How Credit Score Works in Canada



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Credit Score

A credit score is a number that reflects the more detailed information found in your credit report. There are two major agencies in charge of compiling the data that makes up a credit score; TransUnion credit score and Equifax.

These agencies keep tabs on your spending habits, loan history, and credit card usage, converting all these into a score. The three-digit number that makes a credit score determines an individual’s creditworthiness. Read on to know the importance of a good credit score and the factors that can take up or bring down your score.

Canadian Credit Score Range

There are many ranges to a credit score. Canada has a score range between the values of 300 – 900. The lower the number value, the less likely, your applications for loans or mortgage will be approved.

On the other hand, the higher your score, the brighter your prospects of securing the best loans and mortgage rates from grade “A” lenders. A good credit rating will give you access to improved insurance coverage, rent a good home, and a better deal for phone and Internet utilities.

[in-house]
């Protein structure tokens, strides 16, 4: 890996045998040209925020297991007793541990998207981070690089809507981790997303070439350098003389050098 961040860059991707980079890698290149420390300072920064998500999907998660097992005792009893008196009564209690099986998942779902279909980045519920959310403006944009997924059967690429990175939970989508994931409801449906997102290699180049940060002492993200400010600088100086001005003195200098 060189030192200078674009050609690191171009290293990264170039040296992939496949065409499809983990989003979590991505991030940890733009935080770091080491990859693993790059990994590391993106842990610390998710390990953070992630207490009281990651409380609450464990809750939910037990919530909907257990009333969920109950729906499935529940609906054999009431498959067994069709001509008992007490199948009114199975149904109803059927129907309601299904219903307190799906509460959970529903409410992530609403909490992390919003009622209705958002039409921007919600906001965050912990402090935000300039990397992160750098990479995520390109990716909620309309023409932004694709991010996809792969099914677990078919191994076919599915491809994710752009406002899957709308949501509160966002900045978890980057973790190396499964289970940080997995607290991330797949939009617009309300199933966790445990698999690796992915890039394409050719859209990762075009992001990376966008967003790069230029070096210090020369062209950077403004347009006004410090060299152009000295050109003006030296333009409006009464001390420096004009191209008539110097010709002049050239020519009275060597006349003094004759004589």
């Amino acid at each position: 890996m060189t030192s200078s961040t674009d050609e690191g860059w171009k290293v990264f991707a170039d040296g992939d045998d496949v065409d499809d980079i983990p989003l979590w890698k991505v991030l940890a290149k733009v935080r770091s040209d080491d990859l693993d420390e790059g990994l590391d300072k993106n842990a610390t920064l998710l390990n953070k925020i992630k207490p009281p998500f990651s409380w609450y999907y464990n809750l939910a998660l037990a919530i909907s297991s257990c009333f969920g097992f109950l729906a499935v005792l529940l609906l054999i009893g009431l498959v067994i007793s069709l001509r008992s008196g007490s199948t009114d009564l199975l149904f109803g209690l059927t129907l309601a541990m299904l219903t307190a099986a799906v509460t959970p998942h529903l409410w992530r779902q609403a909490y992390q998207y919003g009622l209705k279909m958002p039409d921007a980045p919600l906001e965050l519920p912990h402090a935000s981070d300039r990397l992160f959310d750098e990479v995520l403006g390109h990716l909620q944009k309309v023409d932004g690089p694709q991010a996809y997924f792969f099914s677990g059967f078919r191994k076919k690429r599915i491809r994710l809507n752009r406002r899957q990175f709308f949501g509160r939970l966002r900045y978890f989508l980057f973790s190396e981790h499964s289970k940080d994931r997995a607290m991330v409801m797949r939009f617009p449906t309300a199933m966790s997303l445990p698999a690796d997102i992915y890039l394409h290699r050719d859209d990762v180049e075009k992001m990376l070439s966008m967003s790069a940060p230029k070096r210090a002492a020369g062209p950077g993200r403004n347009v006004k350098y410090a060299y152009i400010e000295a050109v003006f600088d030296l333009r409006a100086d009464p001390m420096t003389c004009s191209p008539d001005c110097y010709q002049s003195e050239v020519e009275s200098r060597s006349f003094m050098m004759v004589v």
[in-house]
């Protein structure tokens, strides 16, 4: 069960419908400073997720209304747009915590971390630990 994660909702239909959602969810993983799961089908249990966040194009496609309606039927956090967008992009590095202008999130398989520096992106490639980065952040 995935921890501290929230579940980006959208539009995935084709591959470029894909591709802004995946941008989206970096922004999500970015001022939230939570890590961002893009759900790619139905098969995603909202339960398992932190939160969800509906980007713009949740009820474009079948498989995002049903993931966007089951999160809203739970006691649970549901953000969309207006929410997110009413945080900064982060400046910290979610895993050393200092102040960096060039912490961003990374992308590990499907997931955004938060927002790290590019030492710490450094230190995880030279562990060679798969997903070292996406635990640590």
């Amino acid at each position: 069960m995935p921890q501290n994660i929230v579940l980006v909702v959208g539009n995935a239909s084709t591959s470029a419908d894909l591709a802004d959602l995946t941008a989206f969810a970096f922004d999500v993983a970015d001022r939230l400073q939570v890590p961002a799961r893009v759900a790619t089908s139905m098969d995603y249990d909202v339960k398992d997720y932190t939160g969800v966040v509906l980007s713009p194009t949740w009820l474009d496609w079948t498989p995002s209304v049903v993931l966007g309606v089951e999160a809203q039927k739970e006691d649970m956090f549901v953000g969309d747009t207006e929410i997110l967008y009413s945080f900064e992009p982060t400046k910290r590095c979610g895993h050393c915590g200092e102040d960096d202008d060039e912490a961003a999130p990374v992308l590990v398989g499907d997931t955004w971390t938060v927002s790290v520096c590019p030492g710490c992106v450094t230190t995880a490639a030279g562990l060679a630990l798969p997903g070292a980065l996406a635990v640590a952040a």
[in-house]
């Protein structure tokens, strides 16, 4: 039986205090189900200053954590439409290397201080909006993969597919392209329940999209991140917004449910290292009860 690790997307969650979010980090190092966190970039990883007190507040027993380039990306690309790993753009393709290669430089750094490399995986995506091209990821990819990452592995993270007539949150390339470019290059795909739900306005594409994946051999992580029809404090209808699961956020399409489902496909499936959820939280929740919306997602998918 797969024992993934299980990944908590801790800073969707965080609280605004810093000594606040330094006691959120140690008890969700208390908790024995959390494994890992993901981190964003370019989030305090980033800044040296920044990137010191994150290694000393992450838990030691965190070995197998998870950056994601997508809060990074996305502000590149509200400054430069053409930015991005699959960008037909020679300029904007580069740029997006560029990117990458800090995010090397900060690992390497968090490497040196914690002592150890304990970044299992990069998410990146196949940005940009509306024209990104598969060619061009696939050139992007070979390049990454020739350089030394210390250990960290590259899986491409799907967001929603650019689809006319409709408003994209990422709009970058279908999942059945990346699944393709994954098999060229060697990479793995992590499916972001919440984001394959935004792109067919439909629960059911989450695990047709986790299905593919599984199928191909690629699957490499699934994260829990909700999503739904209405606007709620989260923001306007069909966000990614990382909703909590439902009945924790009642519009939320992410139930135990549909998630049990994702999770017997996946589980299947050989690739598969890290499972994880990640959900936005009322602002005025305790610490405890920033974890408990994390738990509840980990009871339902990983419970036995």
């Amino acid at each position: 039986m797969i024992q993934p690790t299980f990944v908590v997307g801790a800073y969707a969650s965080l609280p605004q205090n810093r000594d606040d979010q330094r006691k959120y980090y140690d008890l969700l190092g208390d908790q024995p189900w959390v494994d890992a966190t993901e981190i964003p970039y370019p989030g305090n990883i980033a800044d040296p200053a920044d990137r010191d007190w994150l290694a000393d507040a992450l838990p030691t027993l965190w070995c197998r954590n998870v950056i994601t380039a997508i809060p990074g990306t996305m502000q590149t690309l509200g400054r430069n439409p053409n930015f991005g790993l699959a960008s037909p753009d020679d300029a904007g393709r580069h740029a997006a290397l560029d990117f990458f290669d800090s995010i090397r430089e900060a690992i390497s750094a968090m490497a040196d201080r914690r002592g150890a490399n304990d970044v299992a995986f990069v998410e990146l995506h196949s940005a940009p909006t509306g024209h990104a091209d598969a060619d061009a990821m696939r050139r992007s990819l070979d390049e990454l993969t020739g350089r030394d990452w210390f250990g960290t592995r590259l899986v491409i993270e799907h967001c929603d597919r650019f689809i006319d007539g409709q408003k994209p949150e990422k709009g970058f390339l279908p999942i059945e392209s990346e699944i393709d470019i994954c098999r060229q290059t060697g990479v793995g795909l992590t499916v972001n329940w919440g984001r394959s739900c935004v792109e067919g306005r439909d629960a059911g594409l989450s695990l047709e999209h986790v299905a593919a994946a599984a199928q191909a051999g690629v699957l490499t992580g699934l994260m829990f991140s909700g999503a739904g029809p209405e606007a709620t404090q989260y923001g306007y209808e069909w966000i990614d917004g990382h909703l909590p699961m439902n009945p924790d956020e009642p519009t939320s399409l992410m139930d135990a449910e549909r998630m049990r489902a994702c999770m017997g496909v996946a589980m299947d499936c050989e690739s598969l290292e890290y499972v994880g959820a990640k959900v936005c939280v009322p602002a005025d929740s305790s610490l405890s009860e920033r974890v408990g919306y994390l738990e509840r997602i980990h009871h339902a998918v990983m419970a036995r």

You don’t always have to pay a fee to see your score. Borrowell’s credit score is free as well as a few others.

 741 – 900 Credit Score Range (Excellent)

Canadians with an excellent score have little to no late payments. They also pay off their balances on time and in full. The utilization of their credit lines is minimal. Individuals with excellent credit have access to the best financial facilities in Canada.

You’d be hard-pressed to find a financial institution that isn’t eager to do business with a Canadian with an excellent credit score.

Lenders fall over themselves to entice them with the lowest interest rates in the market, maximum loans, and credit limits, as well as premium credit card perks. Canada has an average credit score of 650, and this encompasses 50% of the Canadian population.

690 – 741 Credit Score Range (Good)

If an excellent credit score opens all the doors, then a good credit score ensures you’re in the conversation. Canadians who fall under this range still have access to the best credit products with the lowest rates from grade “A” lenders.

An individual who has a score within this range is fiscally responsible, makes payments within a reasonable time and is hardly late on payments. Their credit card utilization is low considering the amount of credit at their disposal.

660 – 689 Credit Score Range (Average)